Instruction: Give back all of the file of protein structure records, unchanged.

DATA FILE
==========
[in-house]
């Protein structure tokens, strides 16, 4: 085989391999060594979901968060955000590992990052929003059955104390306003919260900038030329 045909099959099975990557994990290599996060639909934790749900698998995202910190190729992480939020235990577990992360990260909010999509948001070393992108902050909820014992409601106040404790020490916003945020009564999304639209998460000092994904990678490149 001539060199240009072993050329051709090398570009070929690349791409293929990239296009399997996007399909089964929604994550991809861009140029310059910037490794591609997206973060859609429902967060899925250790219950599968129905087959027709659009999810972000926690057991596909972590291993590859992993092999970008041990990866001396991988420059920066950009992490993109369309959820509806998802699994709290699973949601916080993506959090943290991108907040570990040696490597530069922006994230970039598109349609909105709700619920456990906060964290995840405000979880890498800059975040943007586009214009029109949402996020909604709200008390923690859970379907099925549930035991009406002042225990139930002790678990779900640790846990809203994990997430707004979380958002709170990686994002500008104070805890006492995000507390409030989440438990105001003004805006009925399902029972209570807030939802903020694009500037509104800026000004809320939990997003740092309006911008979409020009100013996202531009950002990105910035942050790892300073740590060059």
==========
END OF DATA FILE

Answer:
[in-house]
């Protein structure tokens, strides 16, 4: 085989391999060594979901968060955000590992990052929003059955104390306003919260900038030329 045909099959099975990557994990290599996060639909934790749900698998995202910190190729992480939020235990577990992360990260909010999509948001070393992108902050909820014992409601106040404790020490916003945020009564999304639209998460000092994904990678490149 001539060199240009072993050329051709090398570009070929690349791409293929990239296009399997996007399909089964929604994550991809861009140029310059910037490794591609997206973060859609429902967060899925250790219950599968129905087959027709659009999810972000926690057991596909972590291993590859992993092999970008041990990866001396991988420059920066950009992490993109369309959820509806998802699994709290699973949601916080993506959090943290991108907040570990040696490597530069922006994230970039598109349609909105709700619920456990906060964290995840405000979880890498800059975040943007586009214009029109949402996020909604709200008390923690859970379907099925549930035991009406002042225990139930002790678990779900640790846990809203994990997430707004979380958002709170990686994002500008104070805890006492995000507390409030989440438990105001003004805006009925399902029972209570807030939802903020694009500037509104800026000004809320939990997003740092309006911008979409020009100013996202531009950002990105910035942050790892300073740590060059």